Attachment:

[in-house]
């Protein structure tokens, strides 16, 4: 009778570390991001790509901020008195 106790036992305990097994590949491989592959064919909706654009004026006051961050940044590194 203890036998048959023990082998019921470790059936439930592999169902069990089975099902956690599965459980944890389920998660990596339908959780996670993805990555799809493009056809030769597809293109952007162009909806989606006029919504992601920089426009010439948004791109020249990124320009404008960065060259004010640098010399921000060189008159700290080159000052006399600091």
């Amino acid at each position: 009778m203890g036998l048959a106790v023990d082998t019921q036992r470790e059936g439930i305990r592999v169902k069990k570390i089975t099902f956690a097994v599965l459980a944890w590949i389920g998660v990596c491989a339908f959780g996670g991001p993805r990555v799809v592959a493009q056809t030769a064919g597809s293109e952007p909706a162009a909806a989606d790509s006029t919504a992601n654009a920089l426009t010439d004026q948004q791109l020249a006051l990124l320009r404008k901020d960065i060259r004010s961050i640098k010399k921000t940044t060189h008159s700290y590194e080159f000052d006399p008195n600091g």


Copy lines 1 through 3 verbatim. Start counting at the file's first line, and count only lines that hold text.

[in-house]
């Protein structure tokens, strides 16, 4: 009778570390991001790509901020008195 106790036992305990097994590949491989592959064919909706654009004026006051961050940044590194 203890036998048959023990082998019921470790059936439930592999169902069990089975099902956690599965459980944890389920998660990596339908959780996670993805990555799809493009056809030769597809293109952007162009909806989606006029919504992601920089426009010439948004791109020249990124320009404008960065060259004010640098010399921000060189008159700290080159000052006399600091």
């Amino acid at each position: 009778m203890g036998l048959a106790v023990d082998t019921q036992r470790e059936g439930i305990r592999v169902k069990k570390i089975t099902f956690a097994v599965l459980a944890w590949i389920g998660v990596c491989a339908f959780g996670g991001p993805r990555v799809v592959a493009q056809t030769a064919g597809s293109e952007p909706a162009a909806a989606d790509s006029t919504a992601n654009a920089l426009t010439d004026q948004q791109l020249a006051l990124l320009r404008k901020d960065i060259r004010s961050i640098k010399k921000t940044t060189h008159s700290y590194e080159f000052d006399p008195n600091g």